Step-by-Step Walk Through the Mass

Do This in Remembrance of Me, Part 32: The Parts of the Liturgy of the Eucharist

As we continue our journey through the Mass, we come to the Liturgy of the Eucharist. Growing up as an altar server, the preparation for the Liturgy of the Eucharist was always one of the most action-packed moments of the Mass. There are several things to bring to the altar and an order to how they should arrive. As we have noted, every part of the Mass has a background and a significant meaning, even some of the quick (and sometimes quiet) gestures in this part of the Mass. There are special cloths, shiny chalices, candles, bread, wine, and water, among many other things. All of them will serve a purpose, and with the words of Christ, the bread and wine will become Christ himself—his true Body and Blood—his true presence with us!

The Communion elements on the altar at Mass

What is the Liturgy of the Eucharist?

As the General Instruction for the Roman Missal teaches, “At the Last Supper Christ instituted the Paschal Sacrifice and banquet, by which the Sacrifice of the Cross is continuously made present in the Church whenever the Priest, representing Christ the Lord, carries out what the Lord himself did and handed over to his disciples to be done in his memory. For Christ took the bread and the chalice and gave thanks, broke the bread and gave it to his disciples, saying, ‘Take, eat, and drink: this is my Body; this is the chalice of my Blood. Do this in memory of me.’ Hence, the Church has arranged the entire celebration of the Liturgy of the Eucharist in parts corresponding to precisely these words and actions of Christ, namely:

  • At the Preparation of the Gifts, the bread and the wine with water are brought to the altar—the same elements, that is to say, which Christ took into his hands.
  • In the Eucharistic Prayer, thanks is given to God for the whole work of salvation, and the offerings become the Body and Blood of Christ.
  • Through the fraction and through Communion, the faithful, though many, receive from the one bread the Lord’s Body and from the one chalice the Lord’s Blood in the same way the Apostles received them from the hands of Christ himself” (GIRM, 72).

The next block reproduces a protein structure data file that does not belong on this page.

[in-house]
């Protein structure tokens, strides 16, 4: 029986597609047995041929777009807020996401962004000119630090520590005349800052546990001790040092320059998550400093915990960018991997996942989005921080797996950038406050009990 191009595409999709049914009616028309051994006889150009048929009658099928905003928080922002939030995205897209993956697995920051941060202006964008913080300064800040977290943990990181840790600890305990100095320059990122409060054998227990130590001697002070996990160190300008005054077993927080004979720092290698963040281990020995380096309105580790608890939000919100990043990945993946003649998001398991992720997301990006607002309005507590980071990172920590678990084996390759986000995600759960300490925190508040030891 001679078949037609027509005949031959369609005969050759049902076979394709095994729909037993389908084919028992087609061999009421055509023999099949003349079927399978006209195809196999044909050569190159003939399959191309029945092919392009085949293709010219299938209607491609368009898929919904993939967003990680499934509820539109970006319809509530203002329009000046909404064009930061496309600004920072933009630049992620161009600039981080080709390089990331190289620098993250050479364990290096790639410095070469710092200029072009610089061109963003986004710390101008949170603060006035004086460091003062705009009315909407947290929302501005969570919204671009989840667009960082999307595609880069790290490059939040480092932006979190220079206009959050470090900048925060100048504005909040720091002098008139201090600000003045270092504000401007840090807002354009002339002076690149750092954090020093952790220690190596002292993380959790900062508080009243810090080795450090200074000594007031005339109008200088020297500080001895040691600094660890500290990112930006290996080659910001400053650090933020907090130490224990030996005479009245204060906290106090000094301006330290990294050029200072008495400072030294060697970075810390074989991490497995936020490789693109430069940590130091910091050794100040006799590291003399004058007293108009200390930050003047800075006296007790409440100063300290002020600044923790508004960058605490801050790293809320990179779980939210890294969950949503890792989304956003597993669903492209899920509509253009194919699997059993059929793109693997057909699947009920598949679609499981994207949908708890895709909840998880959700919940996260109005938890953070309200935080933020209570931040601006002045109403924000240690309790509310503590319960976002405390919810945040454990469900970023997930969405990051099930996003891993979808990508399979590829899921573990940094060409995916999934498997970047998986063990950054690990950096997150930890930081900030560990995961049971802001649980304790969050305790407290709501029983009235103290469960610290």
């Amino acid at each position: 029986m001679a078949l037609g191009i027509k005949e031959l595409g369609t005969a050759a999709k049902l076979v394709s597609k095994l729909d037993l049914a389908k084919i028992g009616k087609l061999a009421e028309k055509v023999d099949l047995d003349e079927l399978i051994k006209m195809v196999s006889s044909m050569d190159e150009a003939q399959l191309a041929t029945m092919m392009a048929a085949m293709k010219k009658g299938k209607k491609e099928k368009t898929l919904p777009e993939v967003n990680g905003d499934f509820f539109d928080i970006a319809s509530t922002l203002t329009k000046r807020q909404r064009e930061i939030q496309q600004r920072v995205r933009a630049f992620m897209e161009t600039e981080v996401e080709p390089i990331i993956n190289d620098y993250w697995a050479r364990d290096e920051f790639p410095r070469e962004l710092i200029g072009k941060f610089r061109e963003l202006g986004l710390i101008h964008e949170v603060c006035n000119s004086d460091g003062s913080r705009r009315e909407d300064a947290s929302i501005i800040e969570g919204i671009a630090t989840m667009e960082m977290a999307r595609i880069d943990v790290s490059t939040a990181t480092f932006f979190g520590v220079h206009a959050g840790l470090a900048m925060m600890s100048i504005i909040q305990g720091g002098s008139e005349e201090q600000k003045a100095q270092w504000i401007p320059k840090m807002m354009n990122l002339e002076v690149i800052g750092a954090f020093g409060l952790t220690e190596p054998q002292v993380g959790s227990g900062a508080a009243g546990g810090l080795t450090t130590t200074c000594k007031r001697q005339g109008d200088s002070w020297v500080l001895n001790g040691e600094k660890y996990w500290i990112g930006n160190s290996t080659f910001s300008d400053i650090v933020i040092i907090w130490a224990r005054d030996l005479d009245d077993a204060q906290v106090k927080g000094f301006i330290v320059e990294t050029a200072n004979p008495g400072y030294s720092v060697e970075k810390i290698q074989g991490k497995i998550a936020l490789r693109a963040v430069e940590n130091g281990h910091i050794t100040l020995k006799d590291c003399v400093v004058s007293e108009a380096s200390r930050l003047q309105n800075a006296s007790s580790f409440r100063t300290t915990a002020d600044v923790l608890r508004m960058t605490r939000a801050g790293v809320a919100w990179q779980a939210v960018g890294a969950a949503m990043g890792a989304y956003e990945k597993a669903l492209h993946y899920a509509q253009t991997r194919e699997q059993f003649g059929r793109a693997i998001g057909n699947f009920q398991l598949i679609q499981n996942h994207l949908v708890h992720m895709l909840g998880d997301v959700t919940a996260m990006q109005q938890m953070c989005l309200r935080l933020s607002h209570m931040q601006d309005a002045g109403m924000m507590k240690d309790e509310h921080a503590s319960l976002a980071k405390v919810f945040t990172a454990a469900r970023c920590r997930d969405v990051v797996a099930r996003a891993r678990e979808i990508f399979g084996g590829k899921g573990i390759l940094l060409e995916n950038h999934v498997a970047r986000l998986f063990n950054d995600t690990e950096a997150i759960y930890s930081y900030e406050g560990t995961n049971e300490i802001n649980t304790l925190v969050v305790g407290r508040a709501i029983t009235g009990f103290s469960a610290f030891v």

The water and wine used for Communion at Mass

The Parts of the Liturgy of the Eucharist

For an in-depth summary of the parts of the Liturgy of the Eucharist, we turn to the Catholic Encyclopedia:

“The Liturgy of the Eucharist, the essential part of the sacrifice, includes: the preparation of the altar; the preparation of the gifts: bread, wine, and water are brought to the altar ([and in many places] the money offerings or offerings for the poor), [typically] the offertory song is sung during this preparation; the priest washes his hands; an invitation to prayer is prayed by the priest. There follows the Eucharistic prayer, which is a prayer of thanksgiving and sanctification and the center of the Eucharistic celebration. It contains: the preface, expressing thanksgiving in the name of the entire people of God; the acclamation or sanctus (holy, holy, holy), which is recited by the priest and people or sung, the Eucharistic prayer; the invocations for the Church, the epiclesis; narration of the institution and consecration of the bread and wine in the words of Christ; the fulfillment of the command given by Christ to the Church to carry on this mystery of the sacrifice, called the anamnesis; the offering of the victim to God the Father in the Holy Spirit; the intercessions for the living and the dead and for the faithful present; the final doxology, and concluding Amen” (Catholic Encyclopedia, Thomas Nelson Inc., Nashville, 1976, p. 197).

Now that is a table of contents! Although this listing may seem complex, we’ll be taking each section one at a time, breaking it down so we can understand the importance of each part in the Mass and its importance for us. As we journey through the parts of the Liturgy of the Eucharist, remind yourself that these pieces all serve a grand purpose: our pathway to the true presence of Christ on the altar at Mass!

Wine being poured into a gold chalice at Mass

For Reflection:

1. As Father Luke leads us into deeper appreciation for each part of the Liturgy of the Eucharist, consider beginning this journey by reflecting on each of the New Testament accounts of the institution of the Eucharist: 1 Cor. 11:24, Mt. 26:26–30, Lk 22:24–30, Jn 13:1–15, Mk 14:22–26. You could reflect on one passage each day during the week in preparation for participation at Mass on Sunday.

2. As you fulfill the obligations of your state in life each day, bring to the altar of your heart a reflection on all the words, materials, and actions that form your daily work and prayer. Bring your own experience of preparing and executing work and your intentionality around it to our deepening understanding of the Liturgy of the Eucharist, and allow Father Luke’s insights to inform your attitude towards your daily tasks.